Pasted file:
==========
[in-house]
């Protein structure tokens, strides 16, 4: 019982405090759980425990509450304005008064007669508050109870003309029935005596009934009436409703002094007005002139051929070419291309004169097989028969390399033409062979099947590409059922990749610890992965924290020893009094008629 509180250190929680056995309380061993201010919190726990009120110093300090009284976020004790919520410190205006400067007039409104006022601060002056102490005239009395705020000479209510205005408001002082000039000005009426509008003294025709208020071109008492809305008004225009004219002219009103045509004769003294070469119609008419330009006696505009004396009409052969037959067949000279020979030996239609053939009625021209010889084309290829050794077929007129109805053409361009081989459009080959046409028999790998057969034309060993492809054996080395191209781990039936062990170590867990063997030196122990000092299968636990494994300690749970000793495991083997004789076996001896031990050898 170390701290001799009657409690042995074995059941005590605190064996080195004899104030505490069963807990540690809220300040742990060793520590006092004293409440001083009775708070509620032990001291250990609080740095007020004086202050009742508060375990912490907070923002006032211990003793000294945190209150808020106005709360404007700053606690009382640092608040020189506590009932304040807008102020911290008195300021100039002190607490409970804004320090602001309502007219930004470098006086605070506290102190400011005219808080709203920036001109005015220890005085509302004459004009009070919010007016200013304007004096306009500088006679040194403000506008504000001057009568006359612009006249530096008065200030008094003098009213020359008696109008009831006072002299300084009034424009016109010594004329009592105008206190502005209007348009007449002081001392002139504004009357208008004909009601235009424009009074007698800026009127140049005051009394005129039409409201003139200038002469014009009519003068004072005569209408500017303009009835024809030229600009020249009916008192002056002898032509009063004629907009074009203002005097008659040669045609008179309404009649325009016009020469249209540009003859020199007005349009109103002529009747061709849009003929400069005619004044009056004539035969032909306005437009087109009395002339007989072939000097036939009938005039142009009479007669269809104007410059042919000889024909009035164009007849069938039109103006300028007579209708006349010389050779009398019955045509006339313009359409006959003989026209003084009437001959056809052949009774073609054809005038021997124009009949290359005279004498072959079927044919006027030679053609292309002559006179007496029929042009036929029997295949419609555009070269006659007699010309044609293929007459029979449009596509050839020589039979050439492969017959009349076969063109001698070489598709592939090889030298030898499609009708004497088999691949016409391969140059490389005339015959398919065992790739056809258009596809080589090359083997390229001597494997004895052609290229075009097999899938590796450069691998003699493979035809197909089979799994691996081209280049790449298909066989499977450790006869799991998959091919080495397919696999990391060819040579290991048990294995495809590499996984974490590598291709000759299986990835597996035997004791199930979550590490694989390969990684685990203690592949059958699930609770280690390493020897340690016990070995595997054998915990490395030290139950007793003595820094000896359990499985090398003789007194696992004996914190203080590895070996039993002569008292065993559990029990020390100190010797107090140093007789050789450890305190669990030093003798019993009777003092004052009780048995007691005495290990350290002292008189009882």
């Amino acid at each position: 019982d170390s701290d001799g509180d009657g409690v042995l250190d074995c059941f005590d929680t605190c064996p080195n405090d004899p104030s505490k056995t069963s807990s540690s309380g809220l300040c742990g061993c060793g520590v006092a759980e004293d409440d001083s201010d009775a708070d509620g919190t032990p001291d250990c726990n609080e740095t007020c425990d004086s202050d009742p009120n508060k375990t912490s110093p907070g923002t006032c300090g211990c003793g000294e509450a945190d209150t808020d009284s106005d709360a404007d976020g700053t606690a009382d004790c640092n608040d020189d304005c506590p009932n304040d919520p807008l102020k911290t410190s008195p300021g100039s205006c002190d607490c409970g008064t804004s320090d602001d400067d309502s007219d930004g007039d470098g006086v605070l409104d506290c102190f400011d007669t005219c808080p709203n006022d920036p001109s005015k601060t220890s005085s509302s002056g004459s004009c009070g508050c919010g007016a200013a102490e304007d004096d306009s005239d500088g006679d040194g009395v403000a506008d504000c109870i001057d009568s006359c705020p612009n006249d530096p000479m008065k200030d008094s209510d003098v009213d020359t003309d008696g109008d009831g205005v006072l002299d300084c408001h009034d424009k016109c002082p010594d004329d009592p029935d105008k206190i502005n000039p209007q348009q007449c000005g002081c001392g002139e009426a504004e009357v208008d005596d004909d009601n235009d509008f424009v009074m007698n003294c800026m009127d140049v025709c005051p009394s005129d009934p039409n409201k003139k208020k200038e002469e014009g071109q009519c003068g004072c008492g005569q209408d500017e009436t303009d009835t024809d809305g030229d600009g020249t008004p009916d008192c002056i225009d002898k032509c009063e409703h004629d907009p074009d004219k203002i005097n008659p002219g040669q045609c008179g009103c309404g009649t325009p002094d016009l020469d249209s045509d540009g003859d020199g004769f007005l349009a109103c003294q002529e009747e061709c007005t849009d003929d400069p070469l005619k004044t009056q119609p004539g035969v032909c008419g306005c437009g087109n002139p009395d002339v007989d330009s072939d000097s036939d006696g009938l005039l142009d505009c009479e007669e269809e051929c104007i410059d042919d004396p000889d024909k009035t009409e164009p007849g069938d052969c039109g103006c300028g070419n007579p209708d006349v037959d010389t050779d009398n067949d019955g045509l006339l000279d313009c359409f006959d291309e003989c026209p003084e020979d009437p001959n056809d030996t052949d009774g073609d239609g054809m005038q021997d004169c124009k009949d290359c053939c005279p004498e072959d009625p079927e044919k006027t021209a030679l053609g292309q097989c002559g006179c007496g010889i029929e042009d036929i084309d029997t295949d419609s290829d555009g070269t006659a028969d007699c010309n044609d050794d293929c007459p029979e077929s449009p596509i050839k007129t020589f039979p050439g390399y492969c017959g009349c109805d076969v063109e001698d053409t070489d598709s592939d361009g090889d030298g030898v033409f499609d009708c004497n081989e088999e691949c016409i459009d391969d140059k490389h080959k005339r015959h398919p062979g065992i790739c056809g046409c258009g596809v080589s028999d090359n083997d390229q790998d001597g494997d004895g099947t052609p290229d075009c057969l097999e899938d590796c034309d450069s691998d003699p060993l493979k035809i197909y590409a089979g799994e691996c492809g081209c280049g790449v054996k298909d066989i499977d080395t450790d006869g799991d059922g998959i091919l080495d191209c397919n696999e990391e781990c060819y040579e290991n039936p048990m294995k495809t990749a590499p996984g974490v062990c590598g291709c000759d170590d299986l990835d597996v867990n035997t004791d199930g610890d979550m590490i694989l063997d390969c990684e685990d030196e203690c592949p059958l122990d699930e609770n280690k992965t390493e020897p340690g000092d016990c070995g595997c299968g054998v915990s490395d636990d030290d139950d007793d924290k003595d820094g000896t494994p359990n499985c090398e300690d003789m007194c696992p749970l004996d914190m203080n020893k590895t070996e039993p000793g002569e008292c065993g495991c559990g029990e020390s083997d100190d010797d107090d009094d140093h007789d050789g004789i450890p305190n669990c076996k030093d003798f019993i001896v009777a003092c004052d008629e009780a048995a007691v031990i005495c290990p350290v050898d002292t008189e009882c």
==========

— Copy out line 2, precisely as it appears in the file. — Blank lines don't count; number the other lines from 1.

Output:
């Protein structure tokens, strides 16, 4: 019982405090759980425990509450304005008064007669508050109870003309029935005596009934009436409703002094007005002139051929070419291309004169097989028969390399033409062979099947590409059922990749610890992965924290020893009094008629 509180250190929680056995309380061993201010919190726990009120110093300090009284976020004790919520410190205006400067007039409104006022601060002056102490005239009395705020000479209510205005408001002082000039000005009426509008003294025709208020071109008492809305008004225009004219002219009103045509004769003294070469119609008419330009006696505009004396009409052969037959067949000279020979030996239609053939009625021209010889084309290829050794077929007129109805053409361009081989459009080959046409028999790998057969034309060993492809054996080395191209781990039936062990170590867990063997030196122990000092299968636990494994300690749970000793495991083997004789076996001896031990050898 170390701290001799009657409690042995074995059941005590605190064996080195004899104030505490069963807990540690809220300040742990060793520590006092004293409440001083009775708070509620032990001291250990609080740095007020004086202050009742508060375990912490907070923002006032211990003793000294945190209150808020106005709360404007700053606690009382640092608040020189506590009932304040807008102020911290008195300021100039002190607490409970804004320090602001309502007219930004470098006086605070506290102190400011005219808080709203920036001109005015220890005085509302004459004009009070919010007016200013304007004096306009500088006679040194403000506008504000001057009568006359612009006249530096008065200030008094003098009213020359008696109008009831006072002299300084009034424009016109010594004329009592105008206190502005209007348009007449002081001392002139504004009357208008004909009601235009424009009074007698800026009127140049005051009394005129039409409201003139200038002469014009009519003068004072005569209408500017303009009835024809030229600009020249009916008192002056002898032509009063004629907009074009203002005097008659040669045609008179309404009649325009016009020469249209540009003859020199007005349009109103002529009747061709849009003929400069005619004044009056004539035969032909306005437009087109009395002339007989072939000097036939009938005039142009009479007669269809104007410059042919000889024909009035164009007849069938039109103006300028007579209708006349010389050779009398019955045509006339313009359409006959003989026209003084009437001959056809052949009774073609054809005038021997124009009949290359005279004498072959079927044919006027030679053609292309002559006179007496029929042009036929029997295949419609555009070269006659007699010309044609293929007459029979449009596509050839020589039979050439492969017959009349076969063109001698070489598709592939090889030298030898499609009708004497088999691949016409391969140059490389005339015959398919065992790739056809258009596809080589090359083997390229001597494997004895052609290229075009097999899938590796450069691998003699493979035809197909089979799994691996081209280049790449298909066989499977450790006869799991998959091919080495397919696999990391060819040579290991048990294995495809590499996984974490590598291709000759299986990835597996035997004791199930979550590490694989390969990684685990203690592949059958699930609770280690390493020897340690016990070995595997054998915990490395030290139950007793003595820094000896359990499985090398003789007194696992004996914190203080590895070996039993002569008292065993559990029990020390100190010797107090140093007789050789450890305190669990030093003798019993009777003092004052009780048995007691005495290990350290002292008189009882």